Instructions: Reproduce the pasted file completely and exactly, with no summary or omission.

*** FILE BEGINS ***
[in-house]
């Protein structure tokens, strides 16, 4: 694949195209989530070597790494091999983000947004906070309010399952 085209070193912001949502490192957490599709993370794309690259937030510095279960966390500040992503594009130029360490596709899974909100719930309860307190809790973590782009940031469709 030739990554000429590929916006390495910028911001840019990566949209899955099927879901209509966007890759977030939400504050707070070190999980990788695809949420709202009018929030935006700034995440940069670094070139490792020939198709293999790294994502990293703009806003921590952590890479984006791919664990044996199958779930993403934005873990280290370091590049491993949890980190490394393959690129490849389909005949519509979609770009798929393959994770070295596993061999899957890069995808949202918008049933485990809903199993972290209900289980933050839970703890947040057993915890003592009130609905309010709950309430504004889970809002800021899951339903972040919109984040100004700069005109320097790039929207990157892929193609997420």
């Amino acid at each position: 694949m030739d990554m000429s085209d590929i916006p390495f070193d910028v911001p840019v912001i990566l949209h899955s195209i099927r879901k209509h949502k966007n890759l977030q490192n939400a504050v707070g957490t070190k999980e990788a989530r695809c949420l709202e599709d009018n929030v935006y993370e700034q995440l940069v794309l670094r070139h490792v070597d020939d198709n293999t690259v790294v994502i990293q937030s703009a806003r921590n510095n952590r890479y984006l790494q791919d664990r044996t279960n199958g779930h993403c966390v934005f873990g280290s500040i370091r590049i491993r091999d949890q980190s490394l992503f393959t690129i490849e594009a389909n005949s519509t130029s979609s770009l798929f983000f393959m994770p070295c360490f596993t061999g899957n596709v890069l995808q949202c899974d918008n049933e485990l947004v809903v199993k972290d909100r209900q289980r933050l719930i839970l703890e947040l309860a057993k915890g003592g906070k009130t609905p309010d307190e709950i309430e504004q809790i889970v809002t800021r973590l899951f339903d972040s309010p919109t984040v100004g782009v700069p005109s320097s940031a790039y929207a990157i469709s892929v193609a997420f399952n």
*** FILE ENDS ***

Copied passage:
[in-house]
């Protein structure tokens, strides 16, 4: 694949195209989530070597790494091999983000947004906070309010399952 085209070193912001949502490192957490599709993370794309690259937030510095279960966390500040992503594009130029360490596709899974909100719930309860307190809790973590782009940031469709 030739990554000429590929916006390495910028911001840019990566949209899955099927879901209509966007890759977030939400504050707070070190999980990788695809949420709202009018929030935006700034995440940069670094070139490792020939198709293999790294994502990293703009806003921590952590890479984006791919664990044996199958779930993403934005873990280290370091590049491993949890980190490394393959690129490849389909005949519509979609770009798929393959994770070295596993061999899957890069995808949202918008049933485990809903199993972290209900289980933050839970703890947040057993915890003592009130609905309010709950309430504004889970809002800021899951339903972040919109984040100004700069005109320097790039929207990157892929193609997420």
């Amino acid at each position: 694949m030739d990554m000429s085209d590929i916006p390495f070193d910028v911001p840019v912001i990566l949209h899955s195209i099927r879901k209509h949502k966007n890759l977030q490192n939400a504050v707070g957490t070190k999980e990788a989530r695809c949420l709202e599709d009018n929030v935006y993370e700034q995440l940069v794309l670094r070139h490792v070597d020939d198709n293999t690259v790294v994502i990293q937030s703009a806003r921590n510095n952590r890479y984006l790494q791919d664990r044996t279960n199958g779930h993403c966390v934005f873990g280290s500040i370091r590049i491993r091999d949890q980190s490394l992503f393959t690129i490849e594009a389909n005949s519509t130029s979609s770009l798929f983000f393959m994770p070295c360490f596993t061999g899957n596709v890069l995808q949202c899974d918008n049933e485990l947004v809903v199993k972290d909100r209900q289980r933050l719930i839970l703890e947040l309860a057993k915890g003592g906070k009130t609905p309010d307190e709950i309430e504004q809790i889970v809002t800021r973590l899951f339903d972040s309010p919109t984040v100004g782009v700069p005109s320097s940031a790039y929207a990157i469709s892929v193609a997420f399952n």